Honda are NOT venturing into the EV market (or even development) with these batteries.

These are short-burst power optimised batteries for hybrids only. The high power density and wide SOC utilisation means that Honda can build a 15 kW peak output battery (consistent with their IMA requirements) with just 4.3 kg of these new batteries, compared to 30 kg of NiMH modules in the current Prius.

The whole aim is to have a CHEAP, compact, lightweight battery to make the IMA system cheaper still.


The fact of the matter is by the time you add the crash box and colling system and all that a 100 hw/kg cell becomes a 30 wh/kg pack. And that means a 30 kwh pack will weigh 1 metric ton.

Meanwhile a 200 kwh fuel cell system complete with the fuel cell itself of say 120 kw output... will weigh about 120 kg for the tank and anouther 250 or so for everything else.

But a 400 kwh system will weigh just 120 more kg. Meanwhile a 400 kwh battery would weigh more then a mac truck.

And again the fuel doesnt cost all that much and the fuel cells no longer cost huge amounts.

Soon the fuel cell will dip below 20-30 grand each.. less then many high end engines and transmissions.

Then 5-10 years later.. say by 2030 the fuel cell should be CHEAPER then fossil fueled systems of that time frame. The fuel certainly will be.

Carlos Fandango

Just consider the daily distance travelled is less than 100 miles in the vast majority of cases.

Assuming a home location re-charge. A 100 mile range BEV can fulfill 85% of all driving needs. A 25KWh BEV in 5-10 years time will be no heavier than todays equivalent ICE. Cost and performance will be competetive.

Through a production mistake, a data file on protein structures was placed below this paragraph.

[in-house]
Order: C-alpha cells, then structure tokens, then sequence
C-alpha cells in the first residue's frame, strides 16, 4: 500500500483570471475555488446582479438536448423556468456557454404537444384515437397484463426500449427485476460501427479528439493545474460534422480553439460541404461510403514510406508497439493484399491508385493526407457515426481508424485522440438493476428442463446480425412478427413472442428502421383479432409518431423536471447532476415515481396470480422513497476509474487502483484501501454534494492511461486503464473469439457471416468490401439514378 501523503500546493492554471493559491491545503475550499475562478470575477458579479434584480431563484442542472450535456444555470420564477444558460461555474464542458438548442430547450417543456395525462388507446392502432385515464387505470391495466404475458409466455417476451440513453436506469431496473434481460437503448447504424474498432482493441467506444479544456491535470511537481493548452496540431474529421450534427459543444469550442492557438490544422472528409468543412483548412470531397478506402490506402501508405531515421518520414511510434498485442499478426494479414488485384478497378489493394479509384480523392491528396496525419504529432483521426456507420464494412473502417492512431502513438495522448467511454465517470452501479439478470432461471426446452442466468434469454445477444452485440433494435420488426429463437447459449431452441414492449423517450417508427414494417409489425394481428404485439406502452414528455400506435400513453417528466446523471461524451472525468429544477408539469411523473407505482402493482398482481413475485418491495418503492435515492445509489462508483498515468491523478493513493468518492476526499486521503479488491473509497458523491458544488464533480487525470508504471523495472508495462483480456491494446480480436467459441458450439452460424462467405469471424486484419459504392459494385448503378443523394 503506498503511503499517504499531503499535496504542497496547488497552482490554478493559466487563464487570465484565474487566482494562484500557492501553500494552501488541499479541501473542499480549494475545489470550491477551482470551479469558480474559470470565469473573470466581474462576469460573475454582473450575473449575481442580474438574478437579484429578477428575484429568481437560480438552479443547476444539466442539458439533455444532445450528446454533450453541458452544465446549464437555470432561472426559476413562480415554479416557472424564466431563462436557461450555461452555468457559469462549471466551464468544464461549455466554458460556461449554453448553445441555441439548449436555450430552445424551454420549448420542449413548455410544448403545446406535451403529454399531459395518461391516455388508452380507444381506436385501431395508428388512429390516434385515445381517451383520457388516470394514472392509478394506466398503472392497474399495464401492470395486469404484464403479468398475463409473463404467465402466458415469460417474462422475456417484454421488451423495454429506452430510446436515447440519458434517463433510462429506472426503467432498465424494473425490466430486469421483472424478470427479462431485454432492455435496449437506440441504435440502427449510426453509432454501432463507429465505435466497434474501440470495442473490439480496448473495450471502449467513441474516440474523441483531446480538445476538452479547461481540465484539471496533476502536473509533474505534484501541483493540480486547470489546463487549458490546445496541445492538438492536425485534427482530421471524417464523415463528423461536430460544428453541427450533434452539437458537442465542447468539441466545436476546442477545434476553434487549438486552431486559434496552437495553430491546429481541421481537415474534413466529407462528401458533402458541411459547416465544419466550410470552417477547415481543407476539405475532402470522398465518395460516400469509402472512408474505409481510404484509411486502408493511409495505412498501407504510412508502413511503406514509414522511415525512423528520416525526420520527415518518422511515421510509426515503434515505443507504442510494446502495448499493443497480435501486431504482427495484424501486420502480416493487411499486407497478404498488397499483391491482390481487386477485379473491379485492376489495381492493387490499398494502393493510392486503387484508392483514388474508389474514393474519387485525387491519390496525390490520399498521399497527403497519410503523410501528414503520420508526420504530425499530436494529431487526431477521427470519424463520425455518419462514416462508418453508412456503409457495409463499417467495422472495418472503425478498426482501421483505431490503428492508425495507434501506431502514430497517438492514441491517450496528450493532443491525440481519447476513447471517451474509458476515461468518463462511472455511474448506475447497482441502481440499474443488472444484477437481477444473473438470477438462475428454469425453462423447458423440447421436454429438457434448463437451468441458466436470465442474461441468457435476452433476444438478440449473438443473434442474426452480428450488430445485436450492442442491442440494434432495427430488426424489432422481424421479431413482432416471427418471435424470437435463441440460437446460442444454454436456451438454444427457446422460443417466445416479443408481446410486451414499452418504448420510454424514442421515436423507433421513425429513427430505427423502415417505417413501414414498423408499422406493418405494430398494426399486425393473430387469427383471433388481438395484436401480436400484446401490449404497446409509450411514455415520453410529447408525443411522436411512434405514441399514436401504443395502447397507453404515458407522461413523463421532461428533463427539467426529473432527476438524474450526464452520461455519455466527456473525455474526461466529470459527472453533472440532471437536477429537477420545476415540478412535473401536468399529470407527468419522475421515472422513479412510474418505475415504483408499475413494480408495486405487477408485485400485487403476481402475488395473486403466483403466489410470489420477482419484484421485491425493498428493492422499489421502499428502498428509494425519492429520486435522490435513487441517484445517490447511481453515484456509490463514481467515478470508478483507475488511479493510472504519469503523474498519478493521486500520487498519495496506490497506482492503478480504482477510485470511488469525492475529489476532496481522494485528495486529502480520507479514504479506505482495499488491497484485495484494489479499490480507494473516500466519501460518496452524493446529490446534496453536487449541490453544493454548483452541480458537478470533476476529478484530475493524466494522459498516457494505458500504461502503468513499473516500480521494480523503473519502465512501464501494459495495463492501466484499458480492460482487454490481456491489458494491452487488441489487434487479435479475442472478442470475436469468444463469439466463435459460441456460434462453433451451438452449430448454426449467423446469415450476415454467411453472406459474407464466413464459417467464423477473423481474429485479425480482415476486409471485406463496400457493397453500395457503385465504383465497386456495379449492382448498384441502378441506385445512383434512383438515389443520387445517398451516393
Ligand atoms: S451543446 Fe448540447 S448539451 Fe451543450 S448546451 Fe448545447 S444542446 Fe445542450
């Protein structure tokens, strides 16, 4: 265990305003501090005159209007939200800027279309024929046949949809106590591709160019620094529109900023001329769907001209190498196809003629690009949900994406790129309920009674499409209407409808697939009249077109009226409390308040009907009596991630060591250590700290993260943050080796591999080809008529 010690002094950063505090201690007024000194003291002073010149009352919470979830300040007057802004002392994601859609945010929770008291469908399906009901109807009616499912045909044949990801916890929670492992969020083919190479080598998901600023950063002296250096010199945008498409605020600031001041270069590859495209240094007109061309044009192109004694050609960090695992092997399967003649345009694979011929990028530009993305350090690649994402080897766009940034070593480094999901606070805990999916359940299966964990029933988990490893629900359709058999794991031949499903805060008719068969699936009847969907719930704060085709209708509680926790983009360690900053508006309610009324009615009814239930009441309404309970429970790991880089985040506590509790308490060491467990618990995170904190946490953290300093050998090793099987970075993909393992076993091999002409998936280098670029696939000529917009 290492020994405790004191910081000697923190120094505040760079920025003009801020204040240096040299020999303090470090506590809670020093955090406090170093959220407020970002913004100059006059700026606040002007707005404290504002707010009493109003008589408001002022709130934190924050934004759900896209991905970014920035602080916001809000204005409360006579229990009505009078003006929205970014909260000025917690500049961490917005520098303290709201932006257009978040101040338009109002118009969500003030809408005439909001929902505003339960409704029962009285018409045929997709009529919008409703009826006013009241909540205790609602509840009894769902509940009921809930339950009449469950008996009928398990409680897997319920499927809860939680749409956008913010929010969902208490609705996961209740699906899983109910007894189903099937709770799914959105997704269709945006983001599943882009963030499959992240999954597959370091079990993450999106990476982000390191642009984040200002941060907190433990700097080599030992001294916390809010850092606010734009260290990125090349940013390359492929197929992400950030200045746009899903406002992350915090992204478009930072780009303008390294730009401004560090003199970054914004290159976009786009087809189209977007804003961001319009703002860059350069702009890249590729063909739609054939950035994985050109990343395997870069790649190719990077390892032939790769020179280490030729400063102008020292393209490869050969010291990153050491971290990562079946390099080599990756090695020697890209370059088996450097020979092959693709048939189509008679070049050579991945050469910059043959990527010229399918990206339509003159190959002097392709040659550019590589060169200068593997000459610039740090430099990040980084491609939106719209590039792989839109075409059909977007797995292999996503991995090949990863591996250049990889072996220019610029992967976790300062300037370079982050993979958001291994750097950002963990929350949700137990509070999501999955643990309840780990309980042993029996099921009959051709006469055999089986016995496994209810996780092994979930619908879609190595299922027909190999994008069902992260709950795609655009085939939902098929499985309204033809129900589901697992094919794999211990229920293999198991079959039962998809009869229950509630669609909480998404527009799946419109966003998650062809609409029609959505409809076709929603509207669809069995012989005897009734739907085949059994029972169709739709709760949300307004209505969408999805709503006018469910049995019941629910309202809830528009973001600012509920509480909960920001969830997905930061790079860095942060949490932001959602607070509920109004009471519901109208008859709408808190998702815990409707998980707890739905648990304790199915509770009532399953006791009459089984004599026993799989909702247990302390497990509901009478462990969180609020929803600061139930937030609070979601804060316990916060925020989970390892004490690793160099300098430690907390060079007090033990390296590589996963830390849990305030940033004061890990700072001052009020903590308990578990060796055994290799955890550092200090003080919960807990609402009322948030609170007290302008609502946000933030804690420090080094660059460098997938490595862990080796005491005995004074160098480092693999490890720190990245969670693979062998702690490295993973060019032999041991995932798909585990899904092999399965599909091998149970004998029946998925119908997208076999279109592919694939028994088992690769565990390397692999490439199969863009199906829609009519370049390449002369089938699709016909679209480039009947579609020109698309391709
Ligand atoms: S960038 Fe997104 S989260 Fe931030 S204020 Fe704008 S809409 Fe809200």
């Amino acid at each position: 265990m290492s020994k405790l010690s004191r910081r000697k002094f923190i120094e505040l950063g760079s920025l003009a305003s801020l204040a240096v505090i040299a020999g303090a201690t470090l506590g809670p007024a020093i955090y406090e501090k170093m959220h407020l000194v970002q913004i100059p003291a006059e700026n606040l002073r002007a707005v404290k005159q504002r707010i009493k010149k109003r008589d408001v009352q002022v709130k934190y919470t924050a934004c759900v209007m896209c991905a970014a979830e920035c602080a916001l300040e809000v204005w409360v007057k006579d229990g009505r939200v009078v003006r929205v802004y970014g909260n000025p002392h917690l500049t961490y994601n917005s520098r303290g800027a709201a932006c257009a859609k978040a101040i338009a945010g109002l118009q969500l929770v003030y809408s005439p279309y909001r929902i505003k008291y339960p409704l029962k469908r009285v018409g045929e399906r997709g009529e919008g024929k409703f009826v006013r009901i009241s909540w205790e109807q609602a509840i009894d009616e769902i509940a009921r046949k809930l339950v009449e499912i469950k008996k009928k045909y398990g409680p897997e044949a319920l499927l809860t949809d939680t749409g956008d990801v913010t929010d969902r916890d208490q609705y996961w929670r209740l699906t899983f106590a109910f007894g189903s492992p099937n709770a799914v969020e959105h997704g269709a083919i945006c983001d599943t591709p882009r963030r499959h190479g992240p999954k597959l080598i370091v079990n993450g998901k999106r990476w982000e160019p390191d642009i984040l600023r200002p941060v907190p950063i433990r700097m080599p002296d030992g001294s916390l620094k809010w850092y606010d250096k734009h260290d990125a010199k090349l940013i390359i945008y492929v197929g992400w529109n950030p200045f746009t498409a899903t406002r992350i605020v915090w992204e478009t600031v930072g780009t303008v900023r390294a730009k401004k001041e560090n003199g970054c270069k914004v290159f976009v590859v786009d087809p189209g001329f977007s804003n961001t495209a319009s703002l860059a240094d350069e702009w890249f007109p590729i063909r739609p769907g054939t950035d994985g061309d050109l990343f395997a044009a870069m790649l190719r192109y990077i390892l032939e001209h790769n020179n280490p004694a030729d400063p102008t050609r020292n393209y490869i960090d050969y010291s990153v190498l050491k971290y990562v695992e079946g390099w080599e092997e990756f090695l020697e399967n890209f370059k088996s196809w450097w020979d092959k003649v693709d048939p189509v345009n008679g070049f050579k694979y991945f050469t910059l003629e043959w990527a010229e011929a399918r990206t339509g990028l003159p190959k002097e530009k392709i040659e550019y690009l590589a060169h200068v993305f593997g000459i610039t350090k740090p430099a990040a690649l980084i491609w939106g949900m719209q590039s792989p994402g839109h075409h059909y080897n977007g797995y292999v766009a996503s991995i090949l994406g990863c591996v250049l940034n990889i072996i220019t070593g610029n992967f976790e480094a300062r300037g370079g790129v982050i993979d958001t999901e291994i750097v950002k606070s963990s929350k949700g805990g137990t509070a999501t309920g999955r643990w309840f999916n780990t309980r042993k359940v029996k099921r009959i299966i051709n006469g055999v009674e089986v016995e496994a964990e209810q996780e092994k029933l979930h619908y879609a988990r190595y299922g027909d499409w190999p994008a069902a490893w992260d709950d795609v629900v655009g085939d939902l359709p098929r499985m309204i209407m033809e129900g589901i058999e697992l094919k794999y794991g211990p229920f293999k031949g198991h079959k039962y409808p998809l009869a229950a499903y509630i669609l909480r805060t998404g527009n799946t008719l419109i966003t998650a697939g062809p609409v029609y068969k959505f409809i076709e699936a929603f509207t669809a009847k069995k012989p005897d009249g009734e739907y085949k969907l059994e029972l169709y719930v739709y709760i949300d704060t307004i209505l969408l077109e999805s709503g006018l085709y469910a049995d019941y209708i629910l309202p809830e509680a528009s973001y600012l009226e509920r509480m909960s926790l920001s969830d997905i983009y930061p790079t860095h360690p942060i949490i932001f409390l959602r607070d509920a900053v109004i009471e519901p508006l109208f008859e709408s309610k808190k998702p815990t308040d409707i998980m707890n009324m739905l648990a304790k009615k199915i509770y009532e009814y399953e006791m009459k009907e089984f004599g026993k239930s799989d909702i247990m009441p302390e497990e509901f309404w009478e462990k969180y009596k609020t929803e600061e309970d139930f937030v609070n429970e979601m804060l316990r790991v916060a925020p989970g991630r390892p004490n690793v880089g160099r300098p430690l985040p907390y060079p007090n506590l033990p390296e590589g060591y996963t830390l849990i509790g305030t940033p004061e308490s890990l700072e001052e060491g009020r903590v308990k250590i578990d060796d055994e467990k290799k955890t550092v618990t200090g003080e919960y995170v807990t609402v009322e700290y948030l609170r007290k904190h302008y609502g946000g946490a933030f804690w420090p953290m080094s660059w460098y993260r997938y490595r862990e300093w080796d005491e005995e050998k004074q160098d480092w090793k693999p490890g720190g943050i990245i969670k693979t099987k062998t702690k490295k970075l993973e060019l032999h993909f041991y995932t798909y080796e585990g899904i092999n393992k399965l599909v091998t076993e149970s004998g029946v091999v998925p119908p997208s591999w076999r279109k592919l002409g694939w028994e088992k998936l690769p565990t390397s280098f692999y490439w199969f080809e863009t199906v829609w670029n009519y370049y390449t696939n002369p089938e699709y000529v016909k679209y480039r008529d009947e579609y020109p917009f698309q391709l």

The remaining 15% of driving requirements can mostly be fullfilled by suitable public recharge facilities. Yes!.. there are cases where user requirements cannot be met satisfactorily. But it's a low number and not the death knell of BEV's as many presume. Many of these cases could be sales reps or ultra long commuters where a good bio-diesel is appropriate.

So where does that leave range extended electric cars? They are rarely needed! PHEV's will eventually be a niche requirement.

As charging infrastructure develops and more EV's are adopted, gas stations will start closing. Making liquid fuel less convenient. Breakthrough fast charge capability and/or high energy storage is a killer disruptive technology.

I don't even want to start on Hydrogen. James May (and Clarkson) are starting to looks like riduculous antique clowns.


Not a snowballs chance in hell of that realy. They have done enough studies and such to know these short range ev cars arnt anything but a niche for most parts of the world and where they might fill in a serious segment.. the cars are bloody cheap already and thus not worth getting into.